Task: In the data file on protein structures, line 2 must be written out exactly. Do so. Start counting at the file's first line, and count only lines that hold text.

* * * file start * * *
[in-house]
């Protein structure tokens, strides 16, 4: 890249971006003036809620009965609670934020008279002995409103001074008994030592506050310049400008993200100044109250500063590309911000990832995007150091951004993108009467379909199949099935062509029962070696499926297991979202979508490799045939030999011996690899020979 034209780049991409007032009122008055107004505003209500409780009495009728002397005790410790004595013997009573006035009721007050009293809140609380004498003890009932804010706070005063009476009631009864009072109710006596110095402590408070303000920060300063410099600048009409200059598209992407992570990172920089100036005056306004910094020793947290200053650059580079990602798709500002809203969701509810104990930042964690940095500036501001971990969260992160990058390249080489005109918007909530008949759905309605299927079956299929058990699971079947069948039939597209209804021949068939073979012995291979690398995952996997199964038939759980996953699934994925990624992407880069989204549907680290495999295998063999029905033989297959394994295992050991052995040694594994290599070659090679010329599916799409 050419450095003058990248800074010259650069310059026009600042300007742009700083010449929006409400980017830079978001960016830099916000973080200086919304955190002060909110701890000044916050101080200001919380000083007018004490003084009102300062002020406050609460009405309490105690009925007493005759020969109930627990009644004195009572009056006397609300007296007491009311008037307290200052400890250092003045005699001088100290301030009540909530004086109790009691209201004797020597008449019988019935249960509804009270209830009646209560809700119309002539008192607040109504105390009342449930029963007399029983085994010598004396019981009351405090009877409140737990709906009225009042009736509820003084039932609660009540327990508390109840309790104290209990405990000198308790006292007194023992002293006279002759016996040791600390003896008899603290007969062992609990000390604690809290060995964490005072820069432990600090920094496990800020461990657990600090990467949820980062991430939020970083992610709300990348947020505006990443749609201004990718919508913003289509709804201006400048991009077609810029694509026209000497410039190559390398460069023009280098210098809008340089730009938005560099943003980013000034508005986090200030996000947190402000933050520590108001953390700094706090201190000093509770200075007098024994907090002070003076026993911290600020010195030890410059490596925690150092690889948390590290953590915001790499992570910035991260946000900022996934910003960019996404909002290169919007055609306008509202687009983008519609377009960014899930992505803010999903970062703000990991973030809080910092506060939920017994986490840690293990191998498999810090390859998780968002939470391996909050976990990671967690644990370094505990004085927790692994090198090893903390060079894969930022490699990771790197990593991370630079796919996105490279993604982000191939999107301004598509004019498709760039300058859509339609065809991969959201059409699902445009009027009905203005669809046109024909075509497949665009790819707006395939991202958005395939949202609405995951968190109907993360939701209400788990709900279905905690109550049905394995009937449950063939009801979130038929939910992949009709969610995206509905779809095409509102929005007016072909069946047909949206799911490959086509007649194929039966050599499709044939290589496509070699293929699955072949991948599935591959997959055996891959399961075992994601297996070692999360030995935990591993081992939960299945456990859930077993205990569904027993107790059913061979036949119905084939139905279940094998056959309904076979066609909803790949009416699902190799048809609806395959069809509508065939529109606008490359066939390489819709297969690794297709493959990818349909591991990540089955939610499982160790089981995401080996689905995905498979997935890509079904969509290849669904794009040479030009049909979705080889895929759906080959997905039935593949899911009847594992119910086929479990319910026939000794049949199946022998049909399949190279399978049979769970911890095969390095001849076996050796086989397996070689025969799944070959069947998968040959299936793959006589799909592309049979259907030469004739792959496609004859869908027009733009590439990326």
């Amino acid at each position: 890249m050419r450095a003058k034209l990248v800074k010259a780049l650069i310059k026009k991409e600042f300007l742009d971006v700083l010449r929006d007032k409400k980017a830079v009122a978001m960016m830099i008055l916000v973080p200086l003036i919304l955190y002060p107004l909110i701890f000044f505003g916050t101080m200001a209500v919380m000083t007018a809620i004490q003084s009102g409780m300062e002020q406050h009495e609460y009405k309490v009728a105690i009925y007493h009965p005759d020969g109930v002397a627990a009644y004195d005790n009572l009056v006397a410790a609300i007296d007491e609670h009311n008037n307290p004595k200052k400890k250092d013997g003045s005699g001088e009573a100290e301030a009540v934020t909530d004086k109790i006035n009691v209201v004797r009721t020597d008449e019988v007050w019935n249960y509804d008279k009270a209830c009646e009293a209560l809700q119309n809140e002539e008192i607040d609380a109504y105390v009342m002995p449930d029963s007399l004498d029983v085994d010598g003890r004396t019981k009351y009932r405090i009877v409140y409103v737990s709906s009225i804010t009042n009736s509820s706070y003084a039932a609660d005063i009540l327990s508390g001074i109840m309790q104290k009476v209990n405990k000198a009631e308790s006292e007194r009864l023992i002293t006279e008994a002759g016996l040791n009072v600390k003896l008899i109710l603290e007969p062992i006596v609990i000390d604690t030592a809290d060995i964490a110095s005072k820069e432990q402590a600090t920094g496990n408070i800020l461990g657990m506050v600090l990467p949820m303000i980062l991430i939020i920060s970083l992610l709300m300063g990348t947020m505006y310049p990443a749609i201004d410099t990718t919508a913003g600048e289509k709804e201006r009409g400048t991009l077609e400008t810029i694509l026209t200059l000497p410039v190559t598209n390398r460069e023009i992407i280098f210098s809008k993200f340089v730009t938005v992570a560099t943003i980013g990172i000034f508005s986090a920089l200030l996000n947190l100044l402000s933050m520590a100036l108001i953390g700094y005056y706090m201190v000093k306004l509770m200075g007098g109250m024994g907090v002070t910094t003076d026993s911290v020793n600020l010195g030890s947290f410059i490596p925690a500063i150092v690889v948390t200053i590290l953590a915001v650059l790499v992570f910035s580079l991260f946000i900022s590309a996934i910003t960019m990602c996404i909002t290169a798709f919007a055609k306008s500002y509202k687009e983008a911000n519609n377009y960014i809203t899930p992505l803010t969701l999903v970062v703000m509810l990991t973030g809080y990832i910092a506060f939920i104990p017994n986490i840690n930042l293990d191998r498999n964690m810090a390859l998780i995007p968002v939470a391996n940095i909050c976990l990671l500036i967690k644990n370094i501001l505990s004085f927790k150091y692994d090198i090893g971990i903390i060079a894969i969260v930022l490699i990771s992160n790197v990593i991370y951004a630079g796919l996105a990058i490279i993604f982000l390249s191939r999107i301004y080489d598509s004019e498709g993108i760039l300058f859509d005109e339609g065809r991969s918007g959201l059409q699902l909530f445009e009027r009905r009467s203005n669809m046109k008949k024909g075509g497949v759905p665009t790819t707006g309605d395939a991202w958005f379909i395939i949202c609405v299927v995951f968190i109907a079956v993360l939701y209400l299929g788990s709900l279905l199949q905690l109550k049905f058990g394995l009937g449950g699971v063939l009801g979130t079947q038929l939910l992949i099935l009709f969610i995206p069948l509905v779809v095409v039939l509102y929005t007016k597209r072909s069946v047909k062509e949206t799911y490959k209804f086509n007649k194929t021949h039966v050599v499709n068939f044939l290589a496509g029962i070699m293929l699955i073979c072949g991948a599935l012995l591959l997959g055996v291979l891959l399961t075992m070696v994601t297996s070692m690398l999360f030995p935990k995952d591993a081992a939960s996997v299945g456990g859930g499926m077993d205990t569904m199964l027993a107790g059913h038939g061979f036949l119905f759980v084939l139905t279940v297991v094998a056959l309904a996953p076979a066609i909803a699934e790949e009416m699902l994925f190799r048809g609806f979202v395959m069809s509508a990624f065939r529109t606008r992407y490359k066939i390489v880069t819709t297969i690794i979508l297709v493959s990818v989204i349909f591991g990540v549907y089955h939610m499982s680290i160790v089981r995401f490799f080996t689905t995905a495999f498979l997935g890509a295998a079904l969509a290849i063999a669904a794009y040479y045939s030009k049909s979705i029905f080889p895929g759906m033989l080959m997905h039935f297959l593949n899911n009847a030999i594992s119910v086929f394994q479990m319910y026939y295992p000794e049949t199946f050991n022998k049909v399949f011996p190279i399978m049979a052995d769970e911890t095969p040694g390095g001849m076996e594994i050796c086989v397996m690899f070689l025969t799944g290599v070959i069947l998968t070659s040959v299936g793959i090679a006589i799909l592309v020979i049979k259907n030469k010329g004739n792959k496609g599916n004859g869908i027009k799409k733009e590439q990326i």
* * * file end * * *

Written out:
């Protein structure tokens, strides 16, 4: 890249971006003036809620009965609670934020008279002995409103001074008994030592506050310049400008993200100044109250500063590309911000990832995007150091951004993108009467379909199949099935062509029962070696499926297991979202979508490799045939030999011996690899020979 034209780049991409007032009122008055107004505003209500409780009495009728002397005790410790004595013997009573006035009721007050009293809140609380004498003890009932804010706070005063009476009631009864009072109710006596110095402590408070303000920060300063410099600048009409200059598209992407992570990172920089100036005056306004910094020793947290200053650059580079990602798709500002809203969701509810104990930042964690940095500036501001971990969260992160990058390249080489005109918007909530008949759905309605299927079956299929058990699971079947069948039939597209209804021949068939073979012995291979690398995952996997199964038939759980996953699934994925990624992407880069989204549907680290495999295998063999029905033989297959394994295992050991052995040694594994290599070659090679010329599916799409 050419450095003058990248800074010259650069310059026009600042300007742009700083010449929006409400980017830079978001960016830099916000973080200086919304955190002060909110701890000044916050101080200001919380000083007018004490003084009102300062002020406050609460009405309490105690009925007493005759020969109930627990009644004195009572009056006397609300007296007491009311008037307290200052400890250092003045005699001088100290301030009540909530004086109790009691209201004797020597008449019988019935249960509804009270209830009646209560809700119309002539008192607040109504105390009342449930029963007399029983085994010598004396019981009351405090009877409140737990709906009225009042009736509820003084039932609660009540327990508390109840309790104290209990405990000198308790006292007194023992002293006279002759016996040791600390003896008899603290007969062992609990000390604690809290060995964490005072820069432990600090920094496990800020461990657990600090990467949820980062991430939020970083992610709300990348947020505006990443749609201004990718919508913003289509709804201006400048991009077609810029694509026209000497410039190559390398460069023009280098210098809008340089730009938005560099943003980013000034508005986090200030996000947190402000933050520590108001953390700094706090201190000093509770200075007098024994907090002070003076026993911290600020010195030890410059490596925690150092690889948390590290953590915001790499992570910035991260946000900022996934910003960019996404909002290169919007055609306008509202687009983008519609377009960014899930992505803010999903970062703000990991973030809080910092506060939920017994986490840690293990191998498999810090390859998780968002939470391996909050976990990671967690644990370094505990004085927790692994090198090893903390060079894969930022490699990771790197990593991370630079796919996105490279993604982000191939999107301004598509004019498709760039300058859509339609065809991969959201059409699902445009009027009905203005669809046109024909075509497949665009790819707006395939991202958005395939949202609405995951968190109907993360939701209400788990709900279905905690109550049905394995009937449950063939009801979130038929939910992949009709969610995206509905779809095409509102929005007016072909069946047909949206799911490959086509007649194929039966050599499709044939290589496509070699293929699955072949991948599935591959997959055996891959399961075992994601297996070692999360030995935990591993081992939960299945456990859930077993205990569904027993107790059913061979036949119905084939139905279940094998056959309904076979066609909803790949009416699902190799048809609806395959069809509508065939529109606008490359066939390489819709297969690794297709493959990818349909591991990540089955939610499982160790089981995401080996689905995905498979997935890509079904969509290849669904794009040479030009049909979705080889895929759906080959997905039935593949899911009847594992119910086929479990319910026939000794049949199946022998049909399949190279399978049979769970911890095969390095001849076996050796086989397996070689025969799944070959069947998968040959299936793959006589799909592309049979259907030469004739792959496609004859869908027009733009590439990326």